Archive for the 'Politics/Society' Category

Red Book

May 26, 2010

The Red Book, also known as the Liber Novus ( Latin for A New Book) is a mysterious book. Written between 1914 and 1930 by  Carl Jung it is almost 100 years old but has only been shown publicly since 2009. The Red Book contains the story of a man who enters midlife, loses his soul and finds it again. Or how Miranda July puts it

think of it less like a book and more like your diary during the part of your life when you were going through such darkness you thought it would never end. Remember that?! You wrote in your diary a lot during that time because on some level you knew that each demon, each nightmare you survived was transforming you in a way that would always matter. The book is about how Jung recovers his soul, recovers meaning in his life through enabling the rebirth of the image of God in his soul.

So why has it only been available to scholars recently? Apparently the book was written when Jung fell out with fellow analytic psychologist Sigmund Freud, which some say was partly caused by a psychological breakdown. Some of the very few who had a chance to read it said it to be fascinating yet worrying and the work of a psychotic. Jung produced the book using a technique called Active Imagination, with figures appearing that, for Jung, brought home to me the crucial insight that there are things in the psyche which I do not produce, but which produce themselves and have their own life. So potentially it is dangerous and freighting, but to me it sounds fascinating.

Until 2001 Jung’s heirs refused to permit publication and only after persuasion by different scholars was it finally published in 2009.


Rock Star Science

April 22, 2010

Science is important. Science can be fun. And most of all science is very interesting. If you, like me, always struggled in school to feel a genuine passion for physics, chemistry or maths it doesn’t mean all hope is lost. People like Professor Brian Cox, a particle physicist, Royal Society research fellow and professor at the University of Manchester, are therefore important to publicise science. As a frequent presenter for various BBC programs he does a great job, making science look accessible and interesting. . It’s important because he creates interest and can change preconceptions about what sort of people scientists are. Maybe it helps that he used to be in a band.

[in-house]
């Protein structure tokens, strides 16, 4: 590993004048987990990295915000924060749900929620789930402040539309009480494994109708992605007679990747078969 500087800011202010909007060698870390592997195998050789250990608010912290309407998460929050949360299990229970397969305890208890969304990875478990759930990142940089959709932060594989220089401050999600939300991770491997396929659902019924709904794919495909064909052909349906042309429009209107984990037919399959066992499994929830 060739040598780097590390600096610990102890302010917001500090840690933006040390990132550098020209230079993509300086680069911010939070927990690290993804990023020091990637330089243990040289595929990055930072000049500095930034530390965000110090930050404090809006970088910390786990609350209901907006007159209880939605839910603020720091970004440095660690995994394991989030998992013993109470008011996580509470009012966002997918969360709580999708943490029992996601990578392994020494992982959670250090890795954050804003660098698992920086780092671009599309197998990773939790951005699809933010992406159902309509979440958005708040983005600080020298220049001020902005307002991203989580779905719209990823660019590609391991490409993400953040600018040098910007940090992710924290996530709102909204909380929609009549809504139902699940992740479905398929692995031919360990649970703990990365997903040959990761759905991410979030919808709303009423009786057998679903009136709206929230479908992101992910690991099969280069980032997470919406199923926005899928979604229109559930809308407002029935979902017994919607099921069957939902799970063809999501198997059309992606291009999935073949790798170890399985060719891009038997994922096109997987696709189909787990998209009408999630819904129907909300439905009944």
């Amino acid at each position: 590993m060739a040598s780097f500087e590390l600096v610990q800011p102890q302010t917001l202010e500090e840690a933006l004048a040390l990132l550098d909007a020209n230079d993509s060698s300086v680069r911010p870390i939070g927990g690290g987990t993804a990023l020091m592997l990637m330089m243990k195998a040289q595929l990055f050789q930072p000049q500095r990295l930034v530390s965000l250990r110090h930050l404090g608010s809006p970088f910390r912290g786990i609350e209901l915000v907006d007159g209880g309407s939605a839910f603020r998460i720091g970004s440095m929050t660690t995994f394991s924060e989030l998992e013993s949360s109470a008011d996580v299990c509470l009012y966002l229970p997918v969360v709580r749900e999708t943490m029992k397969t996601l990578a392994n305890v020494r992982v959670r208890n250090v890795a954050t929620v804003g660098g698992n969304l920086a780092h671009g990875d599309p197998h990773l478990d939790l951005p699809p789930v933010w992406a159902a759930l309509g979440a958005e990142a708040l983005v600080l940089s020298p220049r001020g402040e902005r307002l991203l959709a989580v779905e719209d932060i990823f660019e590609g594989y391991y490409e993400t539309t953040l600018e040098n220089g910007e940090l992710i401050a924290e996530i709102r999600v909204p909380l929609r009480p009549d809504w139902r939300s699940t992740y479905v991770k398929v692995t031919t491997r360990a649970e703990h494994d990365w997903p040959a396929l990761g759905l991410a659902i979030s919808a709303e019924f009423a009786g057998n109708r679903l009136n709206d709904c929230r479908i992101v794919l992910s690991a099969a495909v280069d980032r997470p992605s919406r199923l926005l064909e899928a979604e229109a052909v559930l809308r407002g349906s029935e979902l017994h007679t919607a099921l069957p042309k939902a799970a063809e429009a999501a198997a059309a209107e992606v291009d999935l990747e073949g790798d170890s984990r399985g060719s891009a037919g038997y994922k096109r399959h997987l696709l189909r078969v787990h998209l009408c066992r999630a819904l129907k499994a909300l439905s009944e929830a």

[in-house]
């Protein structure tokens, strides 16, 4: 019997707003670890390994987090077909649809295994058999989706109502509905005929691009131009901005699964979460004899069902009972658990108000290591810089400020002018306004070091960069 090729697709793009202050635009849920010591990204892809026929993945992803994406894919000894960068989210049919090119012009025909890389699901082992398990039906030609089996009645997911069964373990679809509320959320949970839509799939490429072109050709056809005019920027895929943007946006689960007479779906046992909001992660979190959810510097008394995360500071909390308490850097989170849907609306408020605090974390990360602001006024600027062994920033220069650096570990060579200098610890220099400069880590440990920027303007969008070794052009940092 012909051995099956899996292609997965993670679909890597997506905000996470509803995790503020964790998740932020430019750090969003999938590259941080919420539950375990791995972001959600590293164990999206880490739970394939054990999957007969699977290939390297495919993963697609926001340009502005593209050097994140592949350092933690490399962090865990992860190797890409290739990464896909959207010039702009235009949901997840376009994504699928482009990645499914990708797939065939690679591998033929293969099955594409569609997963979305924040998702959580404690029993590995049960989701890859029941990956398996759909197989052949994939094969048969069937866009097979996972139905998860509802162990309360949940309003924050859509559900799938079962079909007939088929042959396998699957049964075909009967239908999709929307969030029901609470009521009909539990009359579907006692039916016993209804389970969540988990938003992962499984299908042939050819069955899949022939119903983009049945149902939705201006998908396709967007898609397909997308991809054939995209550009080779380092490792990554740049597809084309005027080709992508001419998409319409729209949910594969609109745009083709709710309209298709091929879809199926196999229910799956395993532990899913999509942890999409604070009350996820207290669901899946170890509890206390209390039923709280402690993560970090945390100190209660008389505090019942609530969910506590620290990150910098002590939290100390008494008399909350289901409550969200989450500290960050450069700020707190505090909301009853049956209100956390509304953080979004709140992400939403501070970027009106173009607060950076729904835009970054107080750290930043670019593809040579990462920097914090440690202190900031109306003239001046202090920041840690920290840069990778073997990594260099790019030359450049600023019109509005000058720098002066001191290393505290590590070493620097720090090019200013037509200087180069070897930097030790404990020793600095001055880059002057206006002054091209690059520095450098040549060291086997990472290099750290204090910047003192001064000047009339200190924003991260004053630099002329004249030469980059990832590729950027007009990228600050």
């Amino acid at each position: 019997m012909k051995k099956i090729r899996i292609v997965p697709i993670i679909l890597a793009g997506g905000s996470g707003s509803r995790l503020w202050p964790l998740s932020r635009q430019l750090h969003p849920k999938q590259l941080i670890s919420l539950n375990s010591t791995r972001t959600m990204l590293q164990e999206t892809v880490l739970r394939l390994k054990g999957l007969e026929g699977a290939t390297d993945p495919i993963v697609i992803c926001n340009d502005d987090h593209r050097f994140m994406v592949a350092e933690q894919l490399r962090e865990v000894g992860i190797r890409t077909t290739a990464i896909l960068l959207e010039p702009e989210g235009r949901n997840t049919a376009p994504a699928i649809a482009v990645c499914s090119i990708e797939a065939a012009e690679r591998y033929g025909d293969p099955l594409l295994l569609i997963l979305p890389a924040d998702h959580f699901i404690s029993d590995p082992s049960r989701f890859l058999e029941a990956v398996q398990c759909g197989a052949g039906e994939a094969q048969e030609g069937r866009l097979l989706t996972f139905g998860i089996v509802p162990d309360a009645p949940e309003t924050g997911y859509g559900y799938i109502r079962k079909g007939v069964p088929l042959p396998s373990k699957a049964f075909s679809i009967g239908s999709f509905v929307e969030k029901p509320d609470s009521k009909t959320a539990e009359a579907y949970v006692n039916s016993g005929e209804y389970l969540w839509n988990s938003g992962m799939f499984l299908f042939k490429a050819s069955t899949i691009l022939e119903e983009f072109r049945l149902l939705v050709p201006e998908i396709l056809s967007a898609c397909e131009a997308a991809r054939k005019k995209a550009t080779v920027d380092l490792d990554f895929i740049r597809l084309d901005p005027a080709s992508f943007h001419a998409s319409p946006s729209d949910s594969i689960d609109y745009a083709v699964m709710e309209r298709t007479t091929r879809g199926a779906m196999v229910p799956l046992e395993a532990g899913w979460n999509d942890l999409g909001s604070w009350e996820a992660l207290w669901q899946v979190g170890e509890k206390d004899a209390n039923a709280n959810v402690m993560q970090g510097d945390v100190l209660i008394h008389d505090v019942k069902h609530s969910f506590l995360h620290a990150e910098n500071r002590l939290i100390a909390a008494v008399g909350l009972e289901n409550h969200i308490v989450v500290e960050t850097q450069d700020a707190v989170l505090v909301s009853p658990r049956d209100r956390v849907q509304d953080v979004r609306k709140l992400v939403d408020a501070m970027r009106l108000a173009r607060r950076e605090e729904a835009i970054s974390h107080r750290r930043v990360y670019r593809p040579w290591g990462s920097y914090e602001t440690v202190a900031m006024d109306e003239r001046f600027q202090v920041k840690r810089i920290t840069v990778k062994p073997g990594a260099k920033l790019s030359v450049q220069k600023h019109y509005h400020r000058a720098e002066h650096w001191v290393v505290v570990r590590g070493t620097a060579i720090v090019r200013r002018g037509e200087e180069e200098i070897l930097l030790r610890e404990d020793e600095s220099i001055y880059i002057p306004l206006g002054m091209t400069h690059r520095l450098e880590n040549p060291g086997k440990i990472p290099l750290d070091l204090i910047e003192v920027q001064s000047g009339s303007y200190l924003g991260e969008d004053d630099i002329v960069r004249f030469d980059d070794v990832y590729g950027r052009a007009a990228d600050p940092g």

Here’s a short five minute interview with him in the science museum. And yes, he smiles a lot.

Bye Bye

April 17, 2010

I have always been fascinated by iconic images, photographs that are imprinted in the collective memory of groups of people, be it local, national or global. That is why I like this project by creative director Michael Schirner, who used all his retouching skills to delete people out of famous images.

The results are strangely familiar photographs which your mind quickly fills with the missing content. The project is exhibited at the Deichtorhallen Hamburg until 25 April and at Galerie Ascan until 29 May.

To Do

April 15, 2010

I have just finished reading The Pleasures and Sorrows of Work by Alain de Botton. With the thought that it is work what makes and defines who we are, de Botton goes on an investigation of different work areas and places – ranging from Cargo Ship Spotting, Biscuit Manufacture, Rocket Science and many more. As a fan of documentaries and documentary writing I enjoyed reading about seemingly unimportant tasks, but which are all part of a smooth running society. De Bottons view of things, sometimes a bit sad and melancholic but more often very poetic and beautiful, is inspiring and seems to be a good way to look at life in all its detail.

Towards the end the author visits a plane cemetery in Mojave, California. Inspired by the scenario and the rotting evidence of human labour he states Death is hard to keep in mind when there is work to be done: it seems not so much taboo as unlikely.